THE BEGINNING

The latest 7″ singles by Athens Polytechnic, Vondel Park, Grouplove, Civil Civic and Dog Bite

athenspolytechnic

ATHENS POLYTECHNIC
Selling Out Fast
(Self Released)

If you’ve ever seen south London five-piece Athens Polytechnic scream their way through a live set, duel ‘singers’ Rory and Tommy twitching uncontrollably and continually pacing back and forth, respectfully, you’ll know that their brand of punk is a little hardcore and a lot of a laugh. Take away their hotchpotch look (even more punk than their music is that they couldn’t care less about haircuts and jeans) and Rory’s moshpit, wild performance style, and we’re left with something that feels more snotty and antagonistic.

The band are still having fun throughout this, their debut five-track EP, often breaking down their young man retching screams into drunken mumbles (halfway through tracks like ‘Where Did All The Young Men Go?’, which fleetingly makes them sound like fellow Clash fans The Libertines), name-checking Alexandra Burke through ‘Last Good Citizen’ and calling one track ‘And I Would Have Gotten Away With It As Well If It Wasn’t For Those Meddlin Books’, which is their silliest title yet (sillier even than ‘Cameron Youth’) but definitely their most catching song here.

‘Selling Out Fast’ isn’t a novelty release – it’s simply a ‘complete’ collection of punk songs that dare to enjoy themselves as they piss off parents. If a band like Flats are our new Sex Pistols, Athens Polytechnic are our new Replacements – they’ll care what you think even less.

GROUPLOVE
Colours
(Chess Club)

When Modest Mouse released ‘Float On’ many thought they’d found their new favourite, happy-go-lucky indie band, only to find out that they’d fallen for an outfit with a dark past. It might be a similar deal with GROUPLOVE of course, but debut single ‘Colours’ once again suggests that we’ve come across a band to cheerily bob about to, gleefully ignoring the warning signs because their pop music is just so sing-a-ble. Slightly manic as if close to breakdown, singer Christian even sounds like Isaac Brock, but if GROUPLOVE can remain demon free, think just how uplifting an album of ‘Float On’s could be.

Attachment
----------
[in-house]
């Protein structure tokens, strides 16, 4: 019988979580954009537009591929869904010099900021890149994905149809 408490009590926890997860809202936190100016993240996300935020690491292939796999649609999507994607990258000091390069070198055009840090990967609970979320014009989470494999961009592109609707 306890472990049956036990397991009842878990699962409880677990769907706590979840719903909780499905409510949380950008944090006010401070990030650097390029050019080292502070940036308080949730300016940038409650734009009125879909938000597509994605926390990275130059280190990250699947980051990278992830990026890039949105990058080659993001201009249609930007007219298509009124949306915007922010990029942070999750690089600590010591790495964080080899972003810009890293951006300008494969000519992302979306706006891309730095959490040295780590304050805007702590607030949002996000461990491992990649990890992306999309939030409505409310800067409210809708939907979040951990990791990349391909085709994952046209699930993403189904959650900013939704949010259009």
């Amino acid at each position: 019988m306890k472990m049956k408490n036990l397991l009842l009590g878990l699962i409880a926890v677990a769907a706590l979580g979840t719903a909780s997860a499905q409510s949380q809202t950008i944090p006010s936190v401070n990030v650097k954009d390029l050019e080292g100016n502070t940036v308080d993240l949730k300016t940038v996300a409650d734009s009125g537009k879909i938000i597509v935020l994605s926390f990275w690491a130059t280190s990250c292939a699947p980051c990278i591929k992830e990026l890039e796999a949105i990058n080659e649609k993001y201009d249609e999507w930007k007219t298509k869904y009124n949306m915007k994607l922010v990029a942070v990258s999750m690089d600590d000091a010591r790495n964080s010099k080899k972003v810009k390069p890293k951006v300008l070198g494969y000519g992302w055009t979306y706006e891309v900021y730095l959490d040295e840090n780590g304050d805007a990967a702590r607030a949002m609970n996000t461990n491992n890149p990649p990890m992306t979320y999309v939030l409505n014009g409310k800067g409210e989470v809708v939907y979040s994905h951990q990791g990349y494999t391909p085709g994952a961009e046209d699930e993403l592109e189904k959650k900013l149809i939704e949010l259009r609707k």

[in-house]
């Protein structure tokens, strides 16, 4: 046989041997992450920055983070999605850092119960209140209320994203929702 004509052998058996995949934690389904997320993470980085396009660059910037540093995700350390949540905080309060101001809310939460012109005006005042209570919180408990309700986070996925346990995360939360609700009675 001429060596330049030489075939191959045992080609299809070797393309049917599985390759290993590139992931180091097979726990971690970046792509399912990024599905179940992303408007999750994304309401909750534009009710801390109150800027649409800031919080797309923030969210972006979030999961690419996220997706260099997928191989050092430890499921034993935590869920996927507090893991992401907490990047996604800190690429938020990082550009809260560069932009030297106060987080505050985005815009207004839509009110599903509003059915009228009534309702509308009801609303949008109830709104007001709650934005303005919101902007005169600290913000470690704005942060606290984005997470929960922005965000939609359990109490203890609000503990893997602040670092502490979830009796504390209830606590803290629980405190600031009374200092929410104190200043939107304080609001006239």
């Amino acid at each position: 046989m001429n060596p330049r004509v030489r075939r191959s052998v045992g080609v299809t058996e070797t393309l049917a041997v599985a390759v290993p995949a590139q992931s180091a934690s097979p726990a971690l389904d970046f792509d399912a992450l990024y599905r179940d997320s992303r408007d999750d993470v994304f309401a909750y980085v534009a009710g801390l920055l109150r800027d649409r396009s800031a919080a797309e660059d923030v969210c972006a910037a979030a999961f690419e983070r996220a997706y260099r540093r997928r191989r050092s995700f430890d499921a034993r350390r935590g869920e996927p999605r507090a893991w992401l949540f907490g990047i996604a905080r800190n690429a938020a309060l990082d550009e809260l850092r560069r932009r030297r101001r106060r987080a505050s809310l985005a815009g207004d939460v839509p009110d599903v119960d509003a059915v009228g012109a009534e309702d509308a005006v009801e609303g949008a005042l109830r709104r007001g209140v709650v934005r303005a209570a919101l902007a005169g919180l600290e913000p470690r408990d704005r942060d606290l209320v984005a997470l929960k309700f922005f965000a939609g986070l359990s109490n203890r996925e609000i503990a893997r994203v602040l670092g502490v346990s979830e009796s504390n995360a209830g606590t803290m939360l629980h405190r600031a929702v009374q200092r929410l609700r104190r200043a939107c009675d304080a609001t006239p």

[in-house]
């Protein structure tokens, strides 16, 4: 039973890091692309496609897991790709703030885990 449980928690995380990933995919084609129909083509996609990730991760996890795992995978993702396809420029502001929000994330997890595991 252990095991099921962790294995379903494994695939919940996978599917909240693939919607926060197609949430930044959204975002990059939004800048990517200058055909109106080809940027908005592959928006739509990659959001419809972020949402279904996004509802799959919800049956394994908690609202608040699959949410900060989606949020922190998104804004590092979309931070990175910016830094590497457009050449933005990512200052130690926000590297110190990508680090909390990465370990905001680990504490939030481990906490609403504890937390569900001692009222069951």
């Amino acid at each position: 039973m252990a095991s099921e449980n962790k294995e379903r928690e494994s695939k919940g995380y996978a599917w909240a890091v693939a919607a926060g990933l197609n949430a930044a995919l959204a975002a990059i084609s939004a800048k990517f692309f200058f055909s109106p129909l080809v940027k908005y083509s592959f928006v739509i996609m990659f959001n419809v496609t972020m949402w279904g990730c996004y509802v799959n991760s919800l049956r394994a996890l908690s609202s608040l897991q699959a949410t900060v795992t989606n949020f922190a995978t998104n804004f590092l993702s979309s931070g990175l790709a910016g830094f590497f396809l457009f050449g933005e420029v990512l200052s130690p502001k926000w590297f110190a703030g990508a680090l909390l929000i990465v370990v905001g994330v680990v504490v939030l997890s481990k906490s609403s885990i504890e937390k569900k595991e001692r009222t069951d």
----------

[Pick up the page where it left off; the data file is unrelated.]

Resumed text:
CIVIL CIVIC
Lights On A Leash
(Too Pure)

It’s hard to tell what the hell ‘Lights On A Leash’ is. At first it seems to be some austere, lyric-less homage to the early work of The Cure, cold and echoey in its spindly post-punk guitar riff. There’s a krauty simplicity there too as monotonous, stark drums click on before the eventual eruption of sonically disrupting guitars fuzz over a keyboard that’s more than a little bit Metronomy. Five minutes later and this third single by Civil Civic is no easier to get a handle on, but while the first listen suggests some vocals won’t go a miss, the second simply asks to be turned up.

DOG BITE
Machino Machino
(Young Turks)

If Dog Bite – or Phil Jones Jnr. from Atlanta – signifies what sound we’ll be hearing a lot more of next year (and there’s a good chance that he does – with the advent of ‘chillwave’ in 2010 and krautrock having made a return we’re clearly not over weightless dream music just yet), we’re all in for a lot of trouble. Not because the American or ‘Machino Machino’ makes for an undesirable listen, but rather because it’s brain-stoppingly relaxed. It’s the sort of comically hippish, loop-heavy music that has you staring into the middle distance with your mouth open. It could probably be used at war.

VONDELPARK
Sauna EP
(R&S)

In today’s musical climate, when you open your debut EP with a song called ‘California Analog Dream’ and dish out that EP in a sleeve depicting the foamy surf of the west coast, you’re basically saying, “Pop us on the shelf with Wavves and all those other lo-fi garage sorts.” Unless you’re south London’s Vondelpark – a two-step operation with a live bassist that makes them sound like The xx collaborating with Burial. The four songs of ‘Sauna’ stretch on too, rarely shy of five minutes, which definitely works best on ‘Jetlag Blue Version’, which trips and beats like Janet Jackson’s saucy stuff from the early ‘90s.

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Originally published in issue 24 (vol 3) of Loud And Quiet. December 2010

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